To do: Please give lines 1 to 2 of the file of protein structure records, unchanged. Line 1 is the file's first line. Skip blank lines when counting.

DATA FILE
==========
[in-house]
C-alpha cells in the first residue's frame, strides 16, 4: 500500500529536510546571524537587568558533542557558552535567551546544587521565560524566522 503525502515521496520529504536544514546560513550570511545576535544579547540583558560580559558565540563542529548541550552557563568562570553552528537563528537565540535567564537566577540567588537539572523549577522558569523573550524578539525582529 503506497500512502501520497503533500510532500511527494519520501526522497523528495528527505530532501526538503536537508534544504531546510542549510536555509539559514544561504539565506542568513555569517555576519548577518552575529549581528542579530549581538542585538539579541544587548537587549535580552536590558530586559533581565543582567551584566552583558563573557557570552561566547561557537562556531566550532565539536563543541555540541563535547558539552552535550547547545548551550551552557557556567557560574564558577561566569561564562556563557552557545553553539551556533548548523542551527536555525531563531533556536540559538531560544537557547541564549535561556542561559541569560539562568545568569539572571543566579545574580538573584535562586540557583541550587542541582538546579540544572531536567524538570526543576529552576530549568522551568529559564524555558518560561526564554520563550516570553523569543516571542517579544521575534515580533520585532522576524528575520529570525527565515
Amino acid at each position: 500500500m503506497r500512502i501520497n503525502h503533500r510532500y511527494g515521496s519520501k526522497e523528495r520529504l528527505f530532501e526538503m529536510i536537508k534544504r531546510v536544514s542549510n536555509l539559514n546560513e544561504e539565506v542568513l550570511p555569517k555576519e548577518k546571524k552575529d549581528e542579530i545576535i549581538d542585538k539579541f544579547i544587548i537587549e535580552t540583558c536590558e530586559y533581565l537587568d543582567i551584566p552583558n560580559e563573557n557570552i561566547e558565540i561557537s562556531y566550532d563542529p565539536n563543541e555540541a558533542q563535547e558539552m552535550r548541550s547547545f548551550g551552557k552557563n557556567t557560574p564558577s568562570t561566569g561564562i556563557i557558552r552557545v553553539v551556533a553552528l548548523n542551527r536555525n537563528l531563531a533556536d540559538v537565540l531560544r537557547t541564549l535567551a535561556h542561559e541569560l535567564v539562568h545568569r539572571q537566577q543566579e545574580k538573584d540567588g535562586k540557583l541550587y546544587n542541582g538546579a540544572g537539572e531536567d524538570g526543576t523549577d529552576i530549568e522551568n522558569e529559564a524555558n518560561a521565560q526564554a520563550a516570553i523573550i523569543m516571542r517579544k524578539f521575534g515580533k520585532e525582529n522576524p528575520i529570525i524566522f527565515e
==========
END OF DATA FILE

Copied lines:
[in-house]
C-alpha cells in the first residue's frame, strides 16, 4: 500500500529536510546571524537587568558533542557558552535567551546544587521565560524566522 503525502515521496520529504536544514546560513550570511545576535544579547540583558560580559558565540563542529548541550552557563568562570553552528537563528537565540535567564537566577540567588537539572523549577522558569523573550524578539525582529 503506497500512502501520497503533500510532500511527494519520501526522497523528495528527505530532501526538503536537508534544504531546510542549510536555509539559514544561504539565506542568513555569517555576519548577518552575529549581528542579530549581538542585538539579541544587548537587549535580552536590558530586559533581565543582567551584566552583558563573557557570552561566547561557537562556531566550532565539536563543541555540541563535547558539552552535550547547545548551550551552557557556567557560574564558577561566569561564562556563557552557545553553539551556533548548523542551527536555525531563531533556536540559538531560544537557547541564549535561556542561559541569560539562568545568569539572571543566579545574580538573584535562586540557583541550587542541582538546579540544572531536567524538570526543576529552576530549568522551568529559564524555558518560561526564554520563550516570553523569543516571542517579544521575534515580533520585532522576524528575520529570525527565515